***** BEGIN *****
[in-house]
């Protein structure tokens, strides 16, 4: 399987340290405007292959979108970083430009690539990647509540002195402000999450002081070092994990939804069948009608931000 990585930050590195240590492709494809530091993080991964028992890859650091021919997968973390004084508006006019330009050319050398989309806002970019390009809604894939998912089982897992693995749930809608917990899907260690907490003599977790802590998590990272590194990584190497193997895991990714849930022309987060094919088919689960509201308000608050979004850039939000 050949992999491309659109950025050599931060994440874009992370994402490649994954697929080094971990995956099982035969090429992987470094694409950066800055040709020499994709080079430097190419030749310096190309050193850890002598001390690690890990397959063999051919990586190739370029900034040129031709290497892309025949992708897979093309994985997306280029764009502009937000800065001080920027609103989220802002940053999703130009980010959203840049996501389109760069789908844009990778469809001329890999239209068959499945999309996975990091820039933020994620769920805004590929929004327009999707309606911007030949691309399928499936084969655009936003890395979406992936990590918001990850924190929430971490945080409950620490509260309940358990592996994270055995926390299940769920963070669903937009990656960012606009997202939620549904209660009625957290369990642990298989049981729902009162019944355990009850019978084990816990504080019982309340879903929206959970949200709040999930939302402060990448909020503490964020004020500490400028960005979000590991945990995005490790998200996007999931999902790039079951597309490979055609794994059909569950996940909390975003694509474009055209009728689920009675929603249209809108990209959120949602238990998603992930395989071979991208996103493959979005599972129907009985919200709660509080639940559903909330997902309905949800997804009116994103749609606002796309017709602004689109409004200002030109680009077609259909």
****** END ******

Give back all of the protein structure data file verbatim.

[in-house]
């Protein structure tokens, strides 16, 4: 399987340290405007292959979108970083430009690539990647509540002195402000999450002081070092994990939804069948009608931000 990585930050590195240590492709494809530091993080991964028992890859650091021919997968973390004084508006006019330009050319050398989309806002970019390009809604894939998912089982897992693995749930809608917990899907260690907490003599977790802590998590990272590194990584190497193997895991990714849930022309987060094919088919689960509201308000608050979004850039939000 050949992999491309659109950025050599931060994440874009992370994402490649994954697929080094971990995956099982035969090429992987470094694409950066800055040709020499994709080079430097190419030749310096190309050193850890002598001390690690890990397959063999051919990586190739370029900034040129031709290497892309025949992708897979093309994985997306280029764009502009937000800065001080920027609103989220802002940053999703130009980010959203840049996501389109760069789908844009990778469809001329890999239209068959499945999309996975990091820039933020994620769920805004590929929004327009999707309606911007030949691309399928499936084969655009936003890395979406992936990590918001990850924190929430971490945080409950620490509260309940358990592996994270055995926390299940769920963070669903937009990656960012606009997202939620549904209660009625957290369990642990298989049981729902009162019944355990009850019978084990816990504080019982309340879903929206959970949200709040999930939302402060990448909020503490964020004020500490400028960005979000590991945990995005490790998200996007999931999902790039079951597309490979055609794994059909569950996940909390975003694509474009055209009728689920009675929603249209809108990209959120949602238990998603992930395989071979991208996103493959979005599972129907009985919200709660509080639940559903909330997902309905949800997804009116994103749609606002796309017709602004689109409004200002030109680009077609259909």